In the United States today, having an animal as a pet is extremely common. According to popular research, there are over 390 million pets are living with 67% of homes in America. Of the total population of pets living in America, dogs are found in at least 63 million homes while cats are found in at least 42 million homes. There are several million homes with both cats and dogs which makes people wonder if they can be allergic to dogs and not cats.
Sadly, even though we love both our cats and dogs, pet owners often complain of allergies being triggered by the fur of their pets. The good news that it is possible to be allergic to dogs and not cats. Unfortunately, the proteins are usually very similar and if you’re allergic to a dog you will likely allergic to a cat. In fact, most people are allergic to the dander carried in their animal’s fur rather than the cat or dog themselves. This is one of the main reasons that people are seeking out hypoallergenic or nonshedding cats and dogs.
What are cat and dog allergies?
When the human body senses a strange cell, it reacts and tries to protect itself from harm by releasing its cells to go defend the body – that is exactly how a cat or dog allergy starts. The body of a person who is allergic to cats or dogs can be triggered by pet dander, fur, or debris in their animal’s coat.
The human body will send cells and attack this strange cell which unfortunately isn’t as deadly as the body initially thought. Once the body senses the allergen, it releases histamines to go fight off the allergies. As a result, the person gets reactions that can come in different forms of nasal congestion, skin issues, or even respiratory problems. It is a reaction although allergic to proteins found in a dog’s skin cells, saliva, or possibly its urine.
Can you be allergic to dogs and not cats?
Both dogs and cats typically shed fur which releases a lot of pet dander. When a person is allergic to fur, it is typically a result of the kind of protein active in the pet fur or dander (dead skin). The protein present in the fur that causes or triggers the allergy is however different in composition in both dogs and cats. Therefore, it is possible that one per can be allergic to a dog and not a cat. It is also possible that someone can be allergic to cats and not dogs. However, chances are that if you are allergic to either a cat or a dog, you will be allergic to both.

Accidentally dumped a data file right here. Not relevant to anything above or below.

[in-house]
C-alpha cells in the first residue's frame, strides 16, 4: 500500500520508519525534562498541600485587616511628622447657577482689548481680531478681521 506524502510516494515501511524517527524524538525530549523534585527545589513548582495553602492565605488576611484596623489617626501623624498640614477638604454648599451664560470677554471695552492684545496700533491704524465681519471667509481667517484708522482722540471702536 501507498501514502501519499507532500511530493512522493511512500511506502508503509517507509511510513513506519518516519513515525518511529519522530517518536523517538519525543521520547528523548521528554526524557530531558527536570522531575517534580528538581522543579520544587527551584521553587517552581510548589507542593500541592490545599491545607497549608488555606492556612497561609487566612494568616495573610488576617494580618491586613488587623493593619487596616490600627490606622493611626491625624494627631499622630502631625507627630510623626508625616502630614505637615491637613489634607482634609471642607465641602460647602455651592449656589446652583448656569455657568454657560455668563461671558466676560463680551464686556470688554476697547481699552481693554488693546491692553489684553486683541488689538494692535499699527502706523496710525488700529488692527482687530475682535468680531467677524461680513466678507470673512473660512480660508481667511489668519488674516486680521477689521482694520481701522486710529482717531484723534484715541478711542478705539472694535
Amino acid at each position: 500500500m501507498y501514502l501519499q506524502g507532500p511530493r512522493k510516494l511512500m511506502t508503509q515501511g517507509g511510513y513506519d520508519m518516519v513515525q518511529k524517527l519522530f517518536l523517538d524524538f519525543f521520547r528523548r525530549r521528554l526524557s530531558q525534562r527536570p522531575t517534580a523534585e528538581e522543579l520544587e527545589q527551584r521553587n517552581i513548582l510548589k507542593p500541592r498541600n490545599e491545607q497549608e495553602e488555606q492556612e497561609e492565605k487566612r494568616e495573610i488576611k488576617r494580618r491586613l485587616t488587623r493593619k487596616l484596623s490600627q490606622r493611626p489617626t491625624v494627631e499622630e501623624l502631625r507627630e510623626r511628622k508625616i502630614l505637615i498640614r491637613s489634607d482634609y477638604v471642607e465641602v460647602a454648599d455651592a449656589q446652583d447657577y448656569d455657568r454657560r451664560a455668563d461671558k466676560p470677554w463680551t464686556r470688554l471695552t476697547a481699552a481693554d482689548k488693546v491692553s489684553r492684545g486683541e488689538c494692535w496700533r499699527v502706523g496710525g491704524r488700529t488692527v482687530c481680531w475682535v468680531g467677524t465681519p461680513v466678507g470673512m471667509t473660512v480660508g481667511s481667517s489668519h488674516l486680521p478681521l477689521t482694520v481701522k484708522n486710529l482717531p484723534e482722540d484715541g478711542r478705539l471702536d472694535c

Allergens from both cats and dogs are found in dead skin cells they shed called dander, as well as in their saliva, urine, sweat, and on their fur. Due to the miniature size of dander, it stays in the air and can remain airborne for a while. Pet dander can easily stick to surfaces furniture, shoes, and even clothes causing allergies.
Additionally, a dog’s body system releases F 1 in its saliva. This protein causes allergic reactions to people. However, unlike cats, the protein is not produced on the skin of the dog. However, when the dog licks its skin or fur, it spreads the protein from the saliva to the fur. So, the skin and fur end up coated in the protein.
Symptoms of Dog and Cat Allergies
If you are not sure whether you are allergic to cat or dog dander, below are some symptoms to look out for when trying to determine if you are allegoric to a pet:
- Runny nose
- Itchy eyes
- Nasal congestion
- Itchy nose, upper palate, or throat
- Swollen eyes
Once you notice any of the symptoms associated with a dog allergy, it is important that you visit a professional for help so that the allergies don’t get complicated and worsens your case. If you are no you are not sure whether you are allergic or not before buying your pet, see a professional also as there are tests that can be done.
Conclusion for Can You Be Allergic to Dogs and Not Cats?
You can be allergic to dogs and not cats. However, if you are allergic to a dog there is a good chance that you are allergic to a cat. Most people aren’t allergic to the animals themselves, but they are allergic to the dander that is carried in their fur. Additionally, some people may be allergic to their dog or cat’s saliva and fur.
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Garrett loves animals and is a huge advocate for all Doodle dog breeds. He owns his own Goldendoodle named Kona. In addition, he volunteers at the Humane Society of Silicon Valley, where he fosters dogs and helps animals. Garrett enjoys writing about Doodles and believes that dogs can teach humans more about how to live than humans can teach a dog.
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